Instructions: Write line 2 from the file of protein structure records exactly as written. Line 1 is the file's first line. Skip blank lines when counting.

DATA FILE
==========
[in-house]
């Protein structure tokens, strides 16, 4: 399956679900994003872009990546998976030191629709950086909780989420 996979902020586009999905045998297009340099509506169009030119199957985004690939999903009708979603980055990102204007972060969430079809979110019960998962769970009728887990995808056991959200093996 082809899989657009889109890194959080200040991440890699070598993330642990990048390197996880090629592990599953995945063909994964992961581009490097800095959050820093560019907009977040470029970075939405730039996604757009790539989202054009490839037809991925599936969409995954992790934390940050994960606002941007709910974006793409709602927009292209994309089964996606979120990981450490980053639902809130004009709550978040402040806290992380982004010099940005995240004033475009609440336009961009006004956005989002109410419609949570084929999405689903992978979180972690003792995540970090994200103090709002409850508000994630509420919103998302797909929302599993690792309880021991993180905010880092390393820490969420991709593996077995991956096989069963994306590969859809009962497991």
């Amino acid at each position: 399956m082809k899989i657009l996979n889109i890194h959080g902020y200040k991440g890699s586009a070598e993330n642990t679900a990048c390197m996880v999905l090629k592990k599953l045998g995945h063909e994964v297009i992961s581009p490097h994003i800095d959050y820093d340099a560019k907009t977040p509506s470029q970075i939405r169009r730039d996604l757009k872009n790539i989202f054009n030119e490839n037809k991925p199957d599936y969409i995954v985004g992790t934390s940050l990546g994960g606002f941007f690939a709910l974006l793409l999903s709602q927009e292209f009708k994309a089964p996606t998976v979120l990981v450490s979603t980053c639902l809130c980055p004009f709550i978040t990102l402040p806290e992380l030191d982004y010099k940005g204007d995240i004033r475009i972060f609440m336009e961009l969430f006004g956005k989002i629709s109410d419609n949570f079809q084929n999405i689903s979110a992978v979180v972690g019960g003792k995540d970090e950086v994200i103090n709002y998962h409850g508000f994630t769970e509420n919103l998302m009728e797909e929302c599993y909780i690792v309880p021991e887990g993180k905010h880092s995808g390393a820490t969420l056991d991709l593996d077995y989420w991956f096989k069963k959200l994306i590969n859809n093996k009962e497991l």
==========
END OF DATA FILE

């Protein structure tokens, strides 16, 4: 399956679900994003872009990546998976030191629709950086909780989420 996979902020586009999905045998297009340099509506169009030119199957985004690939999903009708979603980055990102204007972060969430079809979110019960998962769970009728887990995808056991959200093996 082809899989657009889109890194959080200040991440890699070598993330642990990048390197996880090629592990599953995945063909994964992961581009490097800095959050820093560019907009977040470029970075939405730039996604757009790539989202054009490839037809991925599936969409995954992790934390940050994960606002941007709910974006793409709602927009292209994309089964996606979120990981450490980053639902809130004009709550978040402040806290992380982004010099940005995240004033475009609440336009961009006004956005989002109410419609949570084929999405689903992978979180972690003792995540970090994200103090709002409850508000994630509420919103998302797909929302599993690792309880021991993180905010880092390393820490969420991709593996077995991956096989069963994306590969859809009962497991």